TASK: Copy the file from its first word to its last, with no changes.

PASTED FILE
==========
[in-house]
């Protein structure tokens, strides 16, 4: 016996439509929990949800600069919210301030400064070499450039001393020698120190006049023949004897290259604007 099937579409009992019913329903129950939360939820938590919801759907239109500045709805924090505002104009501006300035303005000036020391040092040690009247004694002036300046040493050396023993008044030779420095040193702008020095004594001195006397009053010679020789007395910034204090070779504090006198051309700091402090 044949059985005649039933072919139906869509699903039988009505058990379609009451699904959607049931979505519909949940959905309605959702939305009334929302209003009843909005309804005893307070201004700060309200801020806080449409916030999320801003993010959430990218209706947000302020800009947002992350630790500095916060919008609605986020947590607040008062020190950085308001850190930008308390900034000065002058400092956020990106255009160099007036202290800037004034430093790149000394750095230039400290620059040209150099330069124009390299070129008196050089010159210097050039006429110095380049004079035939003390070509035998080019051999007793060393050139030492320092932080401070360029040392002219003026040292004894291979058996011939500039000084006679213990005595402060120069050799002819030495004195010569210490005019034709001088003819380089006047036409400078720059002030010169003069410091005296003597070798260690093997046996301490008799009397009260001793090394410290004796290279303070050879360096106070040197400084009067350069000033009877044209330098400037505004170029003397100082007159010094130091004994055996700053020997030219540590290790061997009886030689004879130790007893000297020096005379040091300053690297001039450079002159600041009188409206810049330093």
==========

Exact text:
[in-house]
């Protein structure tokens, strides 16, 4: 016996439509929990949800600069919210301030400064070499450039001393020698120190006049023949004897290259604007 099937579409009992019913329903129950939360939820938590919801759907239109500045709805924090505002104009501006300035303005000036020391040092040690009247004694002036300046040493050396023993008044030779420095040193702008020095004594001195006397009053010679020789007395910034204090070779504090006198051309700091402090 044949059985005649039933072919139906869509699903039988009505058990379609009451699904959607049931979505519909949940959905309605959702939305009334929302209003009843909005309804005893307070201004700060309200801020806080449409916030999320801003993010959430990218209706947000302020800009947002992350630790500095916060919008609605986020947590607040008062020190950085308001850190930008308390900034000065002058400092956020990106255009160099007036202290800037004034430093790149000394750095230039400290620059040209150099330069124009390299070129008196050089010159210097050039006429110095380049004079035939003390070509035998080019051999007793060393050139030492320092932080401070360029040392002219003026040292004894291979058996011939500039000084006679213990005595402060120069050799002819030495004195010569210490005019034709001088003819380089006047036409400078720059002030010169003069410091005296003597070798260690093997046996301490008799009397009260001793090394410290004796290279303070050879360096106070040197400084009067350069000033009877044209330098400037505004170029003397100082007159010094130091004994055996700053020997030219540590290790061997009886030689004879130790007893000297020096005379040091300053690297001039450079002159600041009188409206810049330093």